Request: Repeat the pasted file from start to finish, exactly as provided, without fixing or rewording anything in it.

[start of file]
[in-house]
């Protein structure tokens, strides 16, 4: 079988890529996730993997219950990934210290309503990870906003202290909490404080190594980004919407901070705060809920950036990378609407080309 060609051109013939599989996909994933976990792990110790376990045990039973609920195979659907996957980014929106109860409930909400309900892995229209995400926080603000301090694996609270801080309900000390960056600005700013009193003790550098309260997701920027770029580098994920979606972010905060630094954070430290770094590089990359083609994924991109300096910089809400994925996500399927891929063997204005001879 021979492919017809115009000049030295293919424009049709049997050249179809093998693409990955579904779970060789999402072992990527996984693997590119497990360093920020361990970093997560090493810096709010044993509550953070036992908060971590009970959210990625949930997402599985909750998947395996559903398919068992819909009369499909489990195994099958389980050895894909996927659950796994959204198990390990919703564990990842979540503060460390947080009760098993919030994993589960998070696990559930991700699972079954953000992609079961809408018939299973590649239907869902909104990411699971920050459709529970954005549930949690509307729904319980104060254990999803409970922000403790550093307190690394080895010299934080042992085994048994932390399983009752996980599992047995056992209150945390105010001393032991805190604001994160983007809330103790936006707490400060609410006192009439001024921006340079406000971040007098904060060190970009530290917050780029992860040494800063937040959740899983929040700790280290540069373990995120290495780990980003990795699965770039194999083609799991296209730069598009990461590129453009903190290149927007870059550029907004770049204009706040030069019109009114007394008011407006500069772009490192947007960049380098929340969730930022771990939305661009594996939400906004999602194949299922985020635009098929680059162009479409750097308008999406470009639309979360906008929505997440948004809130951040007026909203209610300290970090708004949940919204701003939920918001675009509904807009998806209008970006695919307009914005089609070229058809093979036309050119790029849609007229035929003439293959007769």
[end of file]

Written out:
[in-house]
């Protein structure tokens, strides 16, 4: 079988890529996730993997219950990934210290309503990870906003202290909490404080190594980004919407901070705060809920950036990378609407080309 060609051109013939599989996909994933976990792990110790376990045990039973609920195979659907996957980014929106109860409930909400309900892995229209995400926080603000301090694996609270801080309900000390960056600005700013009193003790550098309260997701920027770029580098994920979606972010905060630094954070430290770094590089990359083609994924991109300096910089809400994925996500399927891929063997204005001879 021979492919017809115009000049030295293919424009049709049997050249179809093998693409990955579904779970060789999402072992990527996984693997590119497990360093920020361990970093997560090493810096709010044993509550953070036992908060971590009970959210990625949930997402599985909750998947395996559903398919068992819909009369499909489990195994099958389980050895894909996927659950796994959204198990390990919703564990990842979540503060460390947080009760098993919030994993589960998070696990559930991700699972079954953000992609079961809408018939299973590649239907869902909104990411699971920050459709529970954005549930949690509307729904319980104060254990999803409970922000403790550093307190690394080895010299934080042992085994048994932390399983009752996980599992047995056992209150945390105010001393032991805190604001994160983007809330103790936006707490400060609410006192009439001024921006340079406000971040007098904060060190970009530290917050780029992860040494800063937040959740899983929040700790280290540069373990995120290495780990980003990795699965770039194999083609799991296209730069598009990461590129453009903190290149927007870059550029907004770049204009706040030069019109009114007394008011407006500069772009490192947007960049380098929340969730930022771990939305661009594996939400906004999602194949299922985020635009098929680059162009479409750097308008999406470009639309979360906008929505997440948004809130951040007026909203209610300290970090708004949940919204701003939920918001675009509904807009998806209008970006695919307009914005089609070229058809093979036309050119790029849609007229035929003439293959007769």